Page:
Monday, July 28, 2008

Home Team

So, I had a bunch of fun events last week. I was at the Hudson Valley Writers' Center with
JamieMalanowski who read from his new novel, The Coup - a biting satire about the political scene. And I was happily surprised to find my friend, Chris Raymond, editor for ESPN books, doing the introductions. A terrible thunder storm threatened the whole evening, but held out until the end - even nature was supporting the written word.
Then I drove up to the Boston area with my family on Friday. We stopped in the Berkshires for lunch with my sister and her husband and son, then all of us caravaned up to Newburyport where I read with my cousin Andre Dubus at Sue Little's Jabberwocky Book Store, a haven for lovers of literature if there ever was one. Sue has a wonderful area behind the store for events, and all the balconies and chairs and halls were packed with people to see Andre. It is, as a reporter for the local paper said in an article he wrote about my book, Dubus country.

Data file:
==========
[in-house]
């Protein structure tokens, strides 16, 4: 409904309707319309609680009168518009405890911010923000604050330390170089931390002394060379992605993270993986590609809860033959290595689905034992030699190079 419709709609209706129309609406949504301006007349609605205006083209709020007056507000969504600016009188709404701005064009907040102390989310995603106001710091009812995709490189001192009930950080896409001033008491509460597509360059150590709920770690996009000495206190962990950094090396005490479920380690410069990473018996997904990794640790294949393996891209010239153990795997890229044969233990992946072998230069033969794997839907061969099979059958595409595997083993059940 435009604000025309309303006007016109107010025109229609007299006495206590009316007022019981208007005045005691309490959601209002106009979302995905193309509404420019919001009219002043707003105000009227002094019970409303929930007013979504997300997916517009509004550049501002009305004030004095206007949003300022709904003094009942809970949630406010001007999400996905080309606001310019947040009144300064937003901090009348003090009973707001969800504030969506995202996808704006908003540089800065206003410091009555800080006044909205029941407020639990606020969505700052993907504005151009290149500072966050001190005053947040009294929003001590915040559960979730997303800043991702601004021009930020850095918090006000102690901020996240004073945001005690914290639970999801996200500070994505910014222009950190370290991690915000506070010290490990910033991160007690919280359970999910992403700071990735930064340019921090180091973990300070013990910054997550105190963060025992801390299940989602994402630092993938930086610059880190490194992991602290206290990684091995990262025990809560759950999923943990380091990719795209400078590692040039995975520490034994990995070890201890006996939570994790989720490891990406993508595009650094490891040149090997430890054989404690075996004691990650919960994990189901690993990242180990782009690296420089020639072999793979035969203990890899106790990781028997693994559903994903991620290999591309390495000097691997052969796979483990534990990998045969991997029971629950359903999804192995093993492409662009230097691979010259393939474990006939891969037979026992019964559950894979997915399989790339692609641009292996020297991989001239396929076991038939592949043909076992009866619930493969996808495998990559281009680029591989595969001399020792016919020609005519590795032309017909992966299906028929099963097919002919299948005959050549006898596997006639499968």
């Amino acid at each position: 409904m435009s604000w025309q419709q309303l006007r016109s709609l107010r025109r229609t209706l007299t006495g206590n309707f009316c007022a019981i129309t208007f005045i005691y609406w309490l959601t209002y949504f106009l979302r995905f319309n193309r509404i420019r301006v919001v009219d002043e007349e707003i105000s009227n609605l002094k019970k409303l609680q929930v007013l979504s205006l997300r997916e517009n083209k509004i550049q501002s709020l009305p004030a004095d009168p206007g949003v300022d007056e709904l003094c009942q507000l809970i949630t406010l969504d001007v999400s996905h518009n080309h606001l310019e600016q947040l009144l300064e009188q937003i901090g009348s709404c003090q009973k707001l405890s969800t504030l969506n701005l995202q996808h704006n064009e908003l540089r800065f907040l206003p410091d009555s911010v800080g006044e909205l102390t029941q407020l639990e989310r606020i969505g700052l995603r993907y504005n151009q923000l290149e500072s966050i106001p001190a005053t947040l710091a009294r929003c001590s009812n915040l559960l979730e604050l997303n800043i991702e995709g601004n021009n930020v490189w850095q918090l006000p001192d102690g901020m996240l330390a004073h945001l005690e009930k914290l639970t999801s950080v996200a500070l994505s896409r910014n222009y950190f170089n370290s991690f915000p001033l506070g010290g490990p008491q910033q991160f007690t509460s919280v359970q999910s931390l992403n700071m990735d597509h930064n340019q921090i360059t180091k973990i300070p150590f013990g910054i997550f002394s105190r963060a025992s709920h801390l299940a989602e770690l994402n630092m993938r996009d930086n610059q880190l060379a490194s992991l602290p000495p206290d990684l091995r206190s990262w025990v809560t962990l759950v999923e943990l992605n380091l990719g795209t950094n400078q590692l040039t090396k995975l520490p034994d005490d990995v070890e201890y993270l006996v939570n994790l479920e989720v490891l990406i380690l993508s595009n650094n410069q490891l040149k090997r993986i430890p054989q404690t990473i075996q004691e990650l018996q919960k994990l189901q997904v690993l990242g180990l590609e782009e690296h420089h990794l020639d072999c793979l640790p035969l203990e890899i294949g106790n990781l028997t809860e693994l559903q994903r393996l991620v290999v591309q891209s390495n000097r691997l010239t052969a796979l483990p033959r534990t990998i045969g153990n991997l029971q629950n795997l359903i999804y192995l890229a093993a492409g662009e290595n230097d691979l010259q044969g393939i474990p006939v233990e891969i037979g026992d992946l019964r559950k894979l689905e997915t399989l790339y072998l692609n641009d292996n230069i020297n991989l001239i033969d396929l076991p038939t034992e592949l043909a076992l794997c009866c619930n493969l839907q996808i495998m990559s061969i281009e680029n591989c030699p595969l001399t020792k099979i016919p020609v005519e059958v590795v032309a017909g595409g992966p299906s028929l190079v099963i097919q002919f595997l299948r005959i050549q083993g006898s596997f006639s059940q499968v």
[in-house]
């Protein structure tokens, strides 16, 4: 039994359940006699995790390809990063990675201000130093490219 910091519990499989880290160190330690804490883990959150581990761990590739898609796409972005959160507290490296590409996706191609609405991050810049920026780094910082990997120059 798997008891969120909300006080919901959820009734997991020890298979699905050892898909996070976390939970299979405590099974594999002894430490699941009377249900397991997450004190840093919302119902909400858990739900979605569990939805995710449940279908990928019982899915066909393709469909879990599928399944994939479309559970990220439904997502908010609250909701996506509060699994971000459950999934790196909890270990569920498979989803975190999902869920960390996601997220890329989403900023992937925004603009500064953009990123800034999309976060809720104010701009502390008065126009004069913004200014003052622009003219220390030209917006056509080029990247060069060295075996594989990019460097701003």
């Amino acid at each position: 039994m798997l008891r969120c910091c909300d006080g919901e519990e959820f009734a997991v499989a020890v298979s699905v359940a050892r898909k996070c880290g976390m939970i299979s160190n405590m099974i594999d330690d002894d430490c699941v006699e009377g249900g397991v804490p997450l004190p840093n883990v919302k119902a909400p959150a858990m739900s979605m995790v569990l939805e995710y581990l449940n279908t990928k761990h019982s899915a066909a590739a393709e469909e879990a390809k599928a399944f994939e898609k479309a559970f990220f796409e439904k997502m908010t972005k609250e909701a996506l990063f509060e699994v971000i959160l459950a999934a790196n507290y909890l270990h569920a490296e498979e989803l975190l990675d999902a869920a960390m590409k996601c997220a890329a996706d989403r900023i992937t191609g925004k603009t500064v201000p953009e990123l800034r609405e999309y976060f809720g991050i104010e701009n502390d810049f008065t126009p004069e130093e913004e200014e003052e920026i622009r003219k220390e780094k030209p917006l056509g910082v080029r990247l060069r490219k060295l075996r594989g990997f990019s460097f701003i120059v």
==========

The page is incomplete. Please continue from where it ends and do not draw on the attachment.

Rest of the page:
I went first, and after thanking Sue for having me back - I was there for Aftermath of Dreaming - I told the crowd that Andre's daddy and my momma (brother and sister) grew up in South Louisiana, and I grew up in Baton Rouge, otherwise known as Death Valley because of the LSU Tigers' stadium. So being there at Jabberwocky to read with Andre felt a bit like playing with the LSU Tigers for their homecoming game. I was honored as hell, but just relieved I wasn't the quarterback. But it was an amazing night, it almost reminded me of my acting days. They were one of the best audiences ever. And Andre was the generous and funny and brilliant man that he is. We sat at the signing table for over 2 hours and I think I met everyone in Newburyport. This is us after it is over (Sue is in between us) and the only sustenance Andre and I had had since lunch were the grapes on the table. (And yes, I'm wearing the same damn skirt!) But it was an amazing evening, and I feel so blessed to have such a great cousin whom I adore as a writer and as a family member, and was so sweet to invite me to read with him like that. I did Borders in Braintree - south of Boston - the next day - and wore different clothes, but of course don't have pictures!! The manager there, Stacy, was wonderful and so sweet. I met lots of fun people who bought my book, and just loved chatting with them. My husband brought my sons in when I was finished and Stacy gave them a stuffed animal of Pigeon from the Mo Willems series - how lovely was that?? She was a dear. Then we went to Jeb's house where all the Dubus' gathered and we stayed up too late, but then slept late (7:30!!! I realize to most of the world, that is early, but it is noon as far as my 18 month old is concerned), Sunday morning, and we convened again at Aunt Pat's for all-morning breakfast. Thanks to my home and family here in New York, and Dubus cousins in Massachusetts, I think I might actually belong up here in the North. Maybe.